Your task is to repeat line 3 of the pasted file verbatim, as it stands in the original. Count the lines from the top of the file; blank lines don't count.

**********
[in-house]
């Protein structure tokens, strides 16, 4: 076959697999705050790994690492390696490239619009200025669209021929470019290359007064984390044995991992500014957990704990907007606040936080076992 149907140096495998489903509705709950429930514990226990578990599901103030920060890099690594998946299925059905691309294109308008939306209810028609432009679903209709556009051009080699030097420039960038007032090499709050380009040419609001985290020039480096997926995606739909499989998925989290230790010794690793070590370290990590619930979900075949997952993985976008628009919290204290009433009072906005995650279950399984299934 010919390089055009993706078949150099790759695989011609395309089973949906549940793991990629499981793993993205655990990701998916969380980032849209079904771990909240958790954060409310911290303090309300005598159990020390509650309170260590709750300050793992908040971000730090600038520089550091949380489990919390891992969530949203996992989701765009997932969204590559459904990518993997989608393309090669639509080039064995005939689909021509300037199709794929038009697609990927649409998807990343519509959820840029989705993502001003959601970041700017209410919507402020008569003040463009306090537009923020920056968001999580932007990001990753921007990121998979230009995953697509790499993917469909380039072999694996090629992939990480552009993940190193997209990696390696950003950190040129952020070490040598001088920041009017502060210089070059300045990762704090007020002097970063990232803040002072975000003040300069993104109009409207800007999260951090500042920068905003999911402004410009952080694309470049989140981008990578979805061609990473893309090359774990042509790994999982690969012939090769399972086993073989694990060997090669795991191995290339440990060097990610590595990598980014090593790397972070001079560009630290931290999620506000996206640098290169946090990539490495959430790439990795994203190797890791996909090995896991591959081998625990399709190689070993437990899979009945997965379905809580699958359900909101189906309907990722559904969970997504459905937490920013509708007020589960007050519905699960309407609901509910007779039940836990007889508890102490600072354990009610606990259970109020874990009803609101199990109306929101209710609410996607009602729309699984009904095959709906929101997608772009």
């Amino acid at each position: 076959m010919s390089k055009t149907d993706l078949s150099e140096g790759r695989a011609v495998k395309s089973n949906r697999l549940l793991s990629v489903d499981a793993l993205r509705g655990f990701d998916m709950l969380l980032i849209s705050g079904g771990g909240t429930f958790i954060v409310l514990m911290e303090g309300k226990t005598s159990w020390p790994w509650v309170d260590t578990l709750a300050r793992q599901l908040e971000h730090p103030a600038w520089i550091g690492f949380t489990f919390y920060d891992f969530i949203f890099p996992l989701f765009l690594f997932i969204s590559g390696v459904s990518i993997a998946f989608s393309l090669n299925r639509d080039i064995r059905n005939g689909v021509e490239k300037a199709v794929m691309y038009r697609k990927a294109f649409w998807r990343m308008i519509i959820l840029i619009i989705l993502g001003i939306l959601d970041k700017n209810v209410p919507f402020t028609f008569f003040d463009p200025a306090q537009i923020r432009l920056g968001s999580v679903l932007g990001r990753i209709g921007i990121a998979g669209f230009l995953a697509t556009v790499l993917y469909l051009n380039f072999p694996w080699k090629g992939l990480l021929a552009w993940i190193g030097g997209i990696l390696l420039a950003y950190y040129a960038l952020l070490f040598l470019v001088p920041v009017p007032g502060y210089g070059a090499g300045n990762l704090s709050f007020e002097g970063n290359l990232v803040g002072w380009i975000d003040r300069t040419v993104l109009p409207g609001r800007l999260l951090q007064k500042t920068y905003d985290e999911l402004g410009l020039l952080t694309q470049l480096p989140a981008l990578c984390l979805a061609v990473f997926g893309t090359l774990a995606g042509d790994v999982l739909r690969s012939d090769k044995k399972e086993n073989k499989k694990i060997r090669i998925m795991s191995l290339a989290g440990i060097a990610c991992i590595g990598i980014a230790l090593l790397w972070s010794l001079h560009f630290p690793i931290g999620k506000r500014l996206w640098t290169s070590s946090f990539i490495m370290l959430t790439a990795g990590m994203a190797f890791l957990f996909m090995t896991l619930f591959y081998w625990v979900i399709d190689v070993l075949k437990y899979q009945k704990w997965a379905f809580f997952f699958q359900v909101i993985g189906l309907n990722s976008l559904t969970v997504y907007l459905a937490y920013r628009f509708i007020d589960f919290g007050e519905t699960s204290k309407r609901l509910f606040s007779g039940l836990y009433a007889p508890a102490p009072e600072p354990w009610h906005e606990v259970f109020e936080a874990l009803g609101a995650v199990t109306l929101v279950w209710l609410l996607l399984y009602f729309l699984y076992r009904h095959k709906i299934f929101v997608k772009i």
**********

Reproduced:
């Amino acid at each position: 076959m010919s390089k055009t149907d993706l078949s150099e140096g790759r695989a011609v495998k395309s089973n949906r697999l549940l793991s990629v489903d499981a793993l993205r509705g655990f990701d998916m709950l969380l980032i849209s705050g079904g771990g909240t429930f958790i954060v409310l514990m911290e303090g309300k226990t005598s159990w020390p790994w509650v309170d260590t578990l709750a300050r793992q599901l908040e971000h730090p103030a600038w520089i550091g690492f949380t489990f919390y920060d891992f969530i949203f890099p996992l989701f765009l690594f997932i969204s590559g390696v459904s990518i993997a998946f989608s393309l090669n299925r639509d080039i064995r059905n005939g689909v021509e490239k300037a199709v794929m691309y038009r697609k990927a294109f649409w998807r990343m308008i519509i959820l840029i619009i989705l993502g001003i939306l959601d970041k700017n209810v209410p919507f402020t028609f008569f003040d463009p200025a306090q537009i923020r432009l920056g968001s999580v679903l932007g990001r990753i209709g921007i990121a998979g669209f230009l995953a697509t556009v790499l993917y469909l051009n380039f072999p694996w080699k090629g992939l990480l021929a552009w993940i190193g030097g997209i990696l390696l420039a950003y950190y040129a960038l952020l070490f040598l470019v001088p920041v009017p007032g502060y210089g070059a090499g300045n990762l704090s709050f007020e002097g970063n290359l990232v803040g002072w380009i975000d003040r300069t040419v993104l109009p409207g609001r800007l999260l951090q007064k500042t920068y905003d985290e999911l402004g410009l020039l952080t694309q470049l480096p989140a981008l990578c984390l979805a061609v990473f997926g893309t090359l774990a995606g042509d790994v999982l739909r690969s012939d090769k044995k399972e086993n073989k499989k694990i060997r090669i998925m795991s191995l290339a989290g440990i060097a990610c991992i590595g990598i980014a230790l090593l790397w972070s010794l001079h560009f630290p690793i931290g999620k506000r500014l996206w640098t290169s070590s946090f990539i490495m370290l959430t790439a990795g990590m994203a190797f890791l957990f996909m090995t896991l619930f591959y081998w625990v979900i399709d190689v070993l075949k437990y899979q009945k704990w997965a379905f809580f997952f699958q359900v909101i993985g189906l309907n990722s976008l559904t969970v997504y907007l459905a937490y920013r628009f509708i007020d589960f919290g007050e519905t699960s204290k309407r609901l509910f606040s007779g039940l836990y009433a007889p508890a102490p009072e600072p354990w009610h906005e606990v259970f109020e936080a874990l009803g609101a995650v199990t109306l929101v279950w209710l609410l996607l399984y009602f729309l699984y076992r009904h095959k709906i299934f929101v997608k772009i």